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Affination & melting The Sugar Refining Process Raw sugar is made up of sugar crystals that have a thin film of molasses on the surface. It is mixed with hot (60°C) syrup which softens the film. This mixture, known as magma, is a dark brown viscous mass. Magma is fed sequentially into a battery of 14 centrifuges, each of which can spin at up to 1,050rpm with a batch cycle time of about two minutes.

This centrifugal force separates the crystals from the raw syrup. The clean raw sugar crystals from these centrifugal machines are then dissolved in water to produce raw melter liquor. The sugar purity of this liquor is about 97-99%. This partially purified sugar liquor now goes to the next refining process, carbonation, which will clarify the liquor and remove some colour.

Carbonatation and Filtration Milk of Lime (slaked lime) is mixed with the raw melter liquor. Carbon dioxide recovered from our boiler flue gas is bubbled through the mixture. The carbon dioxide reacts with the lime to form chalk, which attracts the waxes, gums, resins and other impurities in the liquor at a temperature of 80-85°C.

There are filter presses working in parallel, through which the liquor is now filtered. This removes the chalk and about half of the colour, together with virtually all of the fine debris and insoluble matter. The resulting pressed liquor is then ready for the next stage: decolourisation.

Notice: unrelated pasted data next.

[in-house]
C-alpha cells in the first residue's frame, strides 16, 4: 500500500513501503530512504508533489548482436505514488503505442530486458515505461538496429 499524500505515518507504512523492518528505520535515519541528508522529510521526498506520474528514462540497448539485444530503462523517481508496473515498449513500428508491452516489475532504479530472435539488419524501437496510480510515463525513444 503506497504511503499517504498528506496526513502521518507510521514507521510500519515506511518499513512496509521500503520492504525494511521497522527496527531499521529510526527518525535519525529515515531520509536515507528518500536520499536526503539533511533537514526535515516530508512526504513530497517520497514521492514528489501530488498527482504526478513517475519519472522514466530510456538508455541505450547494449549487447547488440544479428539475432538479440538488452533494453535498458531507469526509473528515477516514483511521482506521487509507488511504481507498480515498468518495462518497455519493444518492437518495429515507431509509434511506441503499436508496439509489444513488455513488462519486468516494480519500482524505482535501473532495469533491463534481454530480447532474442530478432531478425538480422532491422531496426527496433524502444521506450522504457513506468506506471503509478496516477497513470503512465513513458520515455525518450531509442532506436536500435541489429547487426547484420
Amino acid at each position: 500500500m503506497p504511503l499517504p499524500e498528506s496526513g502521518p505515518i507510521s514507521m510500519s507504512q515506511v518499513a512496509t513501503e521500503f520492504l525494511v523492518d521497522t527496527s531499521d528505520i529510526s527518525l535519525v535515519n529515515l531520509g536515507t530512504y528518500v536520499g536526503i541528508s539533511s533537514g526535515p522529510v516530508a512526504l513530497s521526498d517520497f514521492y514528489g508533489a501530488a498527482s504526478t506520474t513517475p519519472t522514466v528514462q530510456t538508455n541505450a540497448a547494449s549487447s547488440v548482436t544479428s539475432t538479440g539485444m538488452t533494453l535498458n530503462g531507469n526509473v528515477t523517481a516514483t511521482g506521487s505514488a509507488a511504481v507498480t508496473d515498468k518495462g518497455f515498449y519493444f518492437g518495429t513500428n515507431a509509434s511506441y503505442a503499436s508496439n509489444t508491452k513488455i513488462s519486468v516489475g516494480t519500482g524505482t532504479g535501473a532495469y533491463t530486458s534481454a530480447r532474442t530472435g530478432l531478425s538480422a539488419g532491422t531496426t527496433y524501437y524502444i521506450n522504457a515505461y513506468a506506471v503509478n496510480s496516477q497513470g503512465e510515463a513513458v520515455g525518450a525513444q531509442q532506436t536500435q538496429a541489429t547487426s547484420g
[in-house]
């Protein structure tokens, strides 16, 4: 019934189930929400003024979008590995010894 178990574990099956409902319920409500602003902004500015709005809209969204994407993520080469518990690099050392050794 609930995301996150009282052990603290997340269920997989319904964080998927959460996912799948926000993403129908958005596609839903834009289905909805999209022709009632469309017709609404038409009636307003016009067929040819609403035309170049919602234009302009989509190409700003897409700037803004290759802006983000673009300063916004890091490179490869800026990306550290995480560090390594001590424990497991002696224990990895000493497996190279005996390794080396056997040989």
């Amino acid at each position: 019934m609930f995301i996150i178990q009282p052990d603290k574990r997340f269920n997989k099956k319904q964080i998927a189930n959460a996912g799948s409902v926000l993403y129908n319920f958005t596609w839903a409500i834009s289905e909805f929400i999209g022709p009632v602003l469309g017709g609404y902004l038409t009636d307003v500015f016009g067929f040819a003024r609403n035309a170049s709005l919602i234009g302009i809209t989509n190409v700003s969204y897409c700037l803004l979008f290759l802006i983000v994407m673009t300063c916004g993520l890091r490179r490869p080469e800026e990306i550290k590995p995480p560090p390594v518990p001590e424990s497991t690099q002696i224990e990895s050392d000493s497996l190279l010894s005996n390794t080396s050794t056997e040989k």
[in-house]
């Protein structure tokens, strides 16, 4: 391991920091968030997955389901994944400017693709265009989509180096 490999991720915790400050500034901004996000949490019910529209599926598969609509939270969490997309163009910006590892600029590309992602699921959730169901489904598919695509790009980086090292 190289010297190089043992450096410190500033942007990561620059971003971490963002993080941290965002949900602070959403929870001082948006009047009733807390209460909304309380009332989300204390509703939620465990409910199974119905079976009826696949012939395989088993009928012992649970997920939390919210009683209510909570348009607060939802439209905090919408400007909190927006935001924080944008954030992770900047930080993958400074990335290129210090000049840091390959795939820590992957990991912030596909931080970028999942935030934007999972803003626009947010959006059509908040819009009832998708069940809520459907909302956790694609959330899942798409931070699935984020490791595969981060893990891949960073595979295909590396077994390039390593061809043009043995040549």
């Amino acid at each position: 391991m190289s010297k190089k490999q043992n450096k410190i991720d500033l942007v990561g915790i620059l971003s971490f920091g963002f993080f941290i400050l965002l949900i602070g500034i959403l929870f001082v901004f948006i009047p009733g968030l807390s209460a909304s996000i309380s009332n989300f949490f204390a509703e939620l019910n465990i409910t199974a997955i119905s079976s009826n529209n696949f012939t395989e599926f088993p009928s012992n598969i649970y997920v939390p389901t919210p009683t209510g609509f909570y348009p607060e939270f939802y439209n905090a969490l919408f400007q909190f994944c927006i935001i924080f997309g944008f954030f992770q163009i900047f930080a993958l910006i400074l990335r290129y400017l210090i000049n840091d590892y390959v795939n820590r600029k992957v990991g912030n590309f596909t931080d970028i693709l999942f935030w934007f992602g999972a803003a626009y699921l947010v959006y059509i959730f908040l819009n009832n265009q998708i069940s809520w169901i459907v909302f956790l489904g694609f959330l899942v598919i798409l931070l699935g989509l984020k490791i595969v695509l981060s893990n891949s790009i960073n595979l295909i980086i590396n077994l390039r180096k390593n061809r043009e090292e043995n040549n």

Meanwhile, as the cake from the filtration still contains a fair amount of sugar, it is made into a slurry and passed through a second filtration stage to recover this sugar which is then sent back to the melting process.

Decolourisation The pressed liquor from carbonation is passed through cells containing anionic resins. The decolourised solution is known as fine liquor.

The liquor is further polished by passing it through a column of granular active carbon from a mineral source after which the total colour removal exceeds 90%.

Evaporation and Crystallisation All the previous refining processes have been carried out on liquors that are 60-67% concentration. Evaporation is used at this stage to remove some of the water prior to crystallisation. The resulting syrup, which is known as evaporated fine liquor, is about 74% solids.

The fine liquor is fed into large vacuum pans where the sugar crystals are grown. The syrup is heated indirectly by steam to about 80°C where it boils due to the vacuum applied to the vessel. The use of a vacuum and the resulting reduced temperature helps to minimise the creation of colour during the process.

Crystallisation is controlled by a computer which checks every stage of the process. The computer also determines the timing of the introduction of the seed, the source of the crystals which grow to achieve the maximum yield of the required grade of sugar. We are able to produce sugar crystals of the required size without sieving by varying the volume of seed added. The outputs of the crystallisation process include a range of white sugars including extra fine, caster and granulated.

Separating and Drying The mixture of sugar crystals and liquor (massecuite) is centrifuged to separate the white sugar crystals. The separated liquor which still contains significant amounts of sugar is sent to a second, and then a third crystallisation stage, to ensure that the yield is maximised without compromising quality.

The separated white sugar crystals discharged from the centrifuges still contain up to 1% moisture. This is removed by passing the sugar either into a rotating two-stage dryer or a ‘fluidised’ bed dryer.

The sugar is then conditioned to lower the residual moisture further.

Our advanced process control software and crystal growing routine enables us to provide the size range preferred by customers without damaging the sugar crystals by sieving.

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